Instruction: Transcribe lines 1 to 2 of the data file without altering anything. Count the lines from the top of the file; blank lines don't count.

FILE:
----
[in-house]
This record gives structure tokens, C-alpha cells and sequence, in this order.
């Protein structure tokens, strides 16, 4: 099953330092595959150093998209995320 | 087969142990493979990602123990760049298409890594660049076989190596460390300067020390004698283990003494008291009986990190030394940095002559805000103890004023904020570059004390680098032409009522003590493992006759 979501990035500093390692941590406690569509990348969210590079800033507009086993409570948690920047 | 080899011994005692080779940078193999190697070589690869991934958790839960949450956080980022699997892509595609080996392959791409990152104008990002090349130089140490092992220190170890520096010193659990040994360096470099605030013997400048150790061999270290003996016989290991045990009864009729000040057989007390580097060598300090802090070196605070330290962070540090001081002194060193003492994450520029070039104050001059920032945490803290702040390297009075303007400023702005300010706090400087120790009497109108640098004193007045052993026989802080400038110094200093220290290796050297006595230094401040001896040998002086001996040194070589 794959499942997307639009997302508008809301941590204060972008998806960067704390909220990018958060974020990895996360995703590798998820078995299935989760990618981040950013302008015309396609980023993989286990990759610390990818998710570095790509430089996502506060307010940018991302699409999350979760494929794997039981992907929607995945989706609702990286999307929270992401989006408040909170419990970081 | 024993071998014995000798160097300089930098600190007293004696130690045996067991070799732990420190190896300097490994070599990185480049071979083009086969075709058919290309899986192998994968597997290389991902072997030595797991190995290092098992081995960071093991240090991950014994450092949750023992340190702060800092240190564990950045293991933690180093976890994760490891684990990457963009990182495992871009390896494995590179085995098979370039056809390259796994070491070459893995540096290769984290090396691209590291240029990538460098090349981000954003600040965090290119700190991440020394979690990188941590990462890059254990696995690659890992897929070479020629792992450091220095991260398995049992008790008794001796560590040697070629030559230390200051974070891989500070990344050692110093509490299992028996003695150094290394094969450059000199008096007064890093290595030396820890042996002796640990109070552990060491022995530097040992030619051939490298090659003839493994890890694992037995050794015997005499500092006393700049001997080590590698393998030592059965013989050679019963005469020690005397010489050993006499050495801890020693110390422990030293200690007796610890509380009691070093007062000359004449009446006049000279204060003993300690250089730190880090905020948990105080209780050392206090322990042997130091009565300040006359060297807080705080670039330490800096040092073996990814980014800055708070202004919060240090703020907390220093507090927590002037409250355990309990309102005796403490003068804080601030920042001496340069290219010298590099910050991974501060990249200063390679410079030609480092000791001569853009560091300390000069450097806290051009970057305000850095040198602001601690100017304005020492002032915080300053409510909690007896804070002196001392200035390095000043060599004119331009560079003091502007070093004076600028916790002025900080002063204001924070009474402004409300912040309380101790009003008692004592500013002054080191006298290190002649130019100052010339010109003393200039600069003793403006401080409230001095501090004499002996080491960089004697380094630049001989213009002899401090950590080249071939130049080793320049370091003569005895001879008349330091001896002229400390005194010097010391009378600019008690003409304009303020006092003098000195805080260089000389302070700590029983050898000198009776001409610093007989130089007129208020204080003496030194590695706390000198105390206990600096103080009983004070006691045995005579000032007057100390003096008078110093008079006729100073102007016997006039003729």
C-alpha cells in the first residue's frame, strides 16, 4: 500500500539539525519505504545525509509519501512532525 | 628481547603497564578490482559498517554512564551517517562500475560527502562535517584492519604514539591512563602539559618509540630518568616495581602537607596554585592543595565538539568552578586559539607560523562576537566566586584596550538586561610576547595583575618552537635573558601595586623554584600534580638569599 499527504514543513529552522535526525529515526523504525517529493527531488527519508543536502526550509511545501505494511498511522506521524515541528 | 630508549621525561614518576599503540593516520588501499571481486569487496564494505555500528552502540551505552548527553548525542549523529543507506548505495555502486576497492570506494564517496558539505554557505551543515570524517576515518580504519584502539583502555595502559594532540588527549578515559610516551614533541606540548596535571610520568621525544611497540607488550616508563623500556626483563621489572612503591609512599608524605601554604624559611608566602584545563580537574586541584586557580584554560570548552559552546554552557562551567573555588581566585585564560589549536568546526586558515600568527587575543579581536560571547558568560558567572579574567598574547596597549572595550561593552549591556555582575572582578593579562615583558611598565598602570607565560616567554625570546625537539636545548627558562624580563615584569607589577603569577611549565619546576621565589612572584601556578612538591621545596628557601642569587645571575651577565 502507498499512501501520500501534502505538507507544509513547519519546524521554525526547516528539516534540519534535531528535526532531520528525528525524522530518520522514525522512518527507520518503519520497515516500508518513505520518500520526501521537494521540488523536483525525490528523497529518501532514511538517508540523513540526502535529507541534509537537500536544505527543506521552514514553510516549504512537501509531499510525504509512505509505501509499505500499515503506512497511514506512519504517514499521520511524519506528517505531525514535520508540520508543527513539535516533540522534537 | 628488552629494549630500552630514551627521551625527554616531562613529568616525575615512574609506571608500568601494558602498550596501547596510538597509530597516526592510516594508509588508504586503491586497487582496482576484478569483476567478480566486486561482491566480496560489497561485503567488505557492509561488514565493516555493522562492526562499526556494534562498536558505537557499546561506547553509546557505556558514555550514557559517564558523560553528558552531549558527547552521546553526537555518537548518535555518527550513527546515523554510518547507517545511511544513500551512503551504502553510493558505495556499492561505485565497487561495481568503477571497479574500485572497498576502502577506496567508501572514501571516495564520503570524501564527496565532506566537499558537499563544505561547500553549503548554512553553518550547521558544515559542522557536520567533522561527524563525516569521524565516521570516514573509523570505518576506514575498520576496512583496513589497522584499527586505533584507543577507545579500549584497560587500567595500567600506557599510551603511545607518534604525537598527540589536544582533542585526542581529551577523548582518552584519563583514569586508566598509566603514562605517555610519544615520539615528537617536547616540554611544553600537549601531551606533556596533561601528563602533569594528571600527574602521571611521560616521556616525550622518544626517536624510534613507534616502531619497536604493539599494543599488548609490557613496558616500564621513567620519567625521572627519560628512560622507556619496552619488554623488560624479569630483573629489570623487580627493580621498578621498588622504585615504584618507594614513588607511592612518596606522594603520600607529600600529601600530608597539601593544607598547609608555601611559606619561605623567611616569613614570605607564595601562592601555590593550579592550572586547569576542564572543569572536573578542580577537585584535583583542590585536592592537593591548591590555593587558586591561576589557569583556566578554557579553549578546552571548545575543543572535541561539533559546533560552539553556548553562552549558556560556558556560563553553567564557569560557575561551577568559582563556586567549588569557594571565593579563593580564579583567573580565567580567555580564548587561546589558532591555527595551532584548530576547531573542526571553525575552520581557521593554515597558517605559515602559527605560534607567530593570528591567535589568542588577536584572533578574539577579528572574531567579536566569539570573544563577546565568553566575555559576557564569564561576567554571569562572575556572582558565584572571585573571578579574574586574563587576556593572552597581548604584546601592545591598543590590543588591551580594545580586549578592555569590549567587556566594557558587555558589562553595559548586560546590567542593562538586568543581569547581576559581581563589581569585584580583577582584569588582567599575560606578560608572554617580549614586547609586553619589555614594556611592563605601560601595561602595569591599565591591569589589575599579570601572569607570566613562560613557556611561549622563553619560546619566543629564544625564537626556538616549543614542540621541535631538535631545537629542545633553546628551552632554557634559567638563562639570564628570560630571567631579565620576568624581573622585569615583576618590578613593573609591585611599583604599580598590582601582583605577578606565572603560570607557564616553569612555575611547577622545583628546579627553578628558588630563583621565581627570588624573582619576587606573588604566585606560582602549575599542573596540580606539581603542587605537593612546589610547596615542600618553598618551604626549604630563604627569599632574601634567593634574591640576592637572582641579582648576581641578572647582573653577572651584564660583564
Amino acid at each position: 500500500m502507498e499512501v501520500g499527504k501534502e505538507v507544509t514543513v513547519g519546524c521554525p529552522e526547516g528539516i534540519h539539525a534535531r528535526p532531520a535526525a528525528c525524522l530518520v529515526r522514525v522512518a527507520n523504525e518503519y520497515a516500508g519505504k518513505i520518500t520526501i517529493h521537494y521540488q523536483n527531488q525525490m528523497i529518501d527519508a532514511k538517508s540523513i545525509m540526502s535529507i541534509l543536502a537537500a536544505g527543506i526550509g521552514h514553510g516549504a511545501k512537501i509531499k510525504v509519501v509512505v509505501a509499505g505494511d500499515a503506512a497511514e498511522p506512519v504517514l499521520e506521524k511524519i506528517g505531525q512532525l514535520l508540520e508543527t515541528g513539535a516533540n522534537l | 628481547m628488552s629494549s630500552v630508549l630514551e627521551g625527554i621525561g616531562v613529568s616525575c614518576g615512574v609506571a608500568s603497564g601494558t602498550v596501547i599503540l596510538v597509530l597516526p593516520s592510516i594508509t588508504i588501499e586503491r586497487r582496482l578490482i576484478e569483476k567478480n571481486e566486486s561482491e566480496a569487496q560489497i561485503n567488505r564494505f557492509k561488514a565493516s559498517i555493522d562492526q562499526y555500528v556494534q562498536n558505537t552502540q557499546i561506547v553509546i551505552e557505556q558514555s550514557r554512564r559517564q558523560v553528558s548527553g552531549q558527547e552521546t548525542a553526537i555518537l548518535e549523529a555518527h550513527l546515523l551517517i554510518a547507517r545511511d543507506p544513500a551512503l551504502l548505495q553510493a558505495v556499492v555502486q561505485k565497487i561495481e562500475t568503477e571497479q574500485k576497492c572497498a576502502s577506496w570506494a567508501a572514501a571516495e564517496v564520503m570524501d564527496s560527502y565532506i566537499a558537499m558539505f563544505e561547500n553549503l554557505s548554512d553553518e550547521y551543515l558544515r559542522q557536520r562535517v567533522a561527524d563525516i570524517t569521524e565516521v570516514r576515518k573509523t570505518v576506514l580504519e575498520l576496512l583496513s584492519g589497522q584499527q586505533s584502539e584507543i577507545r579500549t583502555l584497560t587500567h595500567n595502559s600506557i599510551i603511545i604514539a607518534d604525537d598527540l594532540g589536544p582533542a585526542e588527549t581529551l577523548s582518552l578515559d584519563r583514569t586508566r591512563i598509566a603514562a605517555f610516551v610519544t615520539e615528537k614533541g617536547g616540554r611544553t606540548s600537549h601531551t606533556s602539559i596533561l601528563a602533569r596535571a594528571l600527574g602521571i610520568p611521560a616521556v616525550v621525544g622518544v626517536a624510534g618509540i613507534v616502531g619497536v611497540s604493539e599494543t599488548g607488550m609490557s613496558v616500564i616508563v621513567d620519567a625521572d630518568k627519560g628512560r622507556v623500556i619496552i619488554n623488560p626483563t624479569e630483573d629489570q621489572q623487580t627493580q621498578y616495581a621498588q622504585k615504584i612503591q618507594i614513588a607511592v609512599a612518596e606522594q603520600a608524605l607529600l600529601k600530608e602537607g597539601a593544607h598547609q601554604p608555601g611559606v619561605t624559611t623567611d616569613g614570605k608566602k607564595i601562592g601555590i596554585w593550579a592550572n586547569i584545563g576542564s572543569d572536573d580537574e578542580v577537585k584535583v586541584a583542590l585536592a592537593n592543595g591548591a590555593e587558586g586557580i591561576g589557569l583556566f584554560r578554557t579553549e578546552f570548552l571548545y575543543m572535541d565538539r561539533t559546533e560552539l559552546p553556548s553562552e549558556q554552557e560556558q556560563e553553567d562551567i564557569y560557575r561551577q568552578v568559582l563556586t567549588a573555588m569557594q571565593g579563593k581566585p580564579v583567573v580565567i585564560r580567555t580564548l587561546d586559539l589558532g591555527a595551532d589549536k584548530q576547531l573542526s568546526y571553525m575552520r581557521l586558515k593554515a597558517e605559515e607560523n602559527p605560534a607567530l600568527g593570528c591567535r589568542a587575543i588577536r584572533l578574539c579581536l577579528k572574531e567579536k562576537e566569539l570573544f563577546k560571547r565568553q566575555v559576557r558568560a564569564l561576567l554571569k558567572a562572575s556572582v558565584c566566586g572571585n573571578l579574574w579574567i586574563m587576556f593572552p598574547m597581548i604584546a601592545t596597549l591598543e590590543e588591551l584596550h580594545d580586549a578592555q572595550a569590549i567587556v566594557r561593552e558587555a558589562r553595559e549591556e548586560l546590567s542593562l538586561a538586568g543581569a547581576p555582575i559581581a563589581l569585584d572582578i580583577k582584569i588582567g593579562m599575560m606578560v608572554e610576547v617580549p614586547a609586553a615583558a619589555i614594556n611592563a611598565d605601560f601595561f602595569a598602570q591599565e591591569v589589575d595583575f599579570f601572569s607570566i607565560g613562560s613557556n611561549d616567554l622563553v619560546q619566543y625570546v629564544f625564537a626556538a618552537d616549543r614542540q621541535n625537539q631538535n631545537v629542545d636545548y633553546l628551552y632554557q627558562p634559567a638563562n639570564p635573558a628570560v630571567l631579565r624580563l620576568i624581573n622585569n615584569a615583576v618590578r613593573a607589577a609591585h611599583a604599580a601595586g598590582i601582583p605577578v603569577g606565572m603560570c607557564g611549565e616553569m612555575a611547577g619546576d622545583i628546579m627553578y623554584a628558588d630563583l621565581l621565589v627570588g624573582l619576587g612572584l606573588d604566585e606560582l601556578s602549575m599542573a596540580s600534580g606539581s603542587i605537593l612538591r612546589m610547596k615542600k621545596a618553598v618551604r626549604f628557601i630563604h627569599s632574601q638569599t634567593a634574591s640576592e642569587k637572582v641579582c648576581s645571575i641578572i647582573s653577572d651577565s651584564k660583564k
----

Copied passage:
[in-house]
This record gives structure tokens, C-alpha cells and sequence, in this order.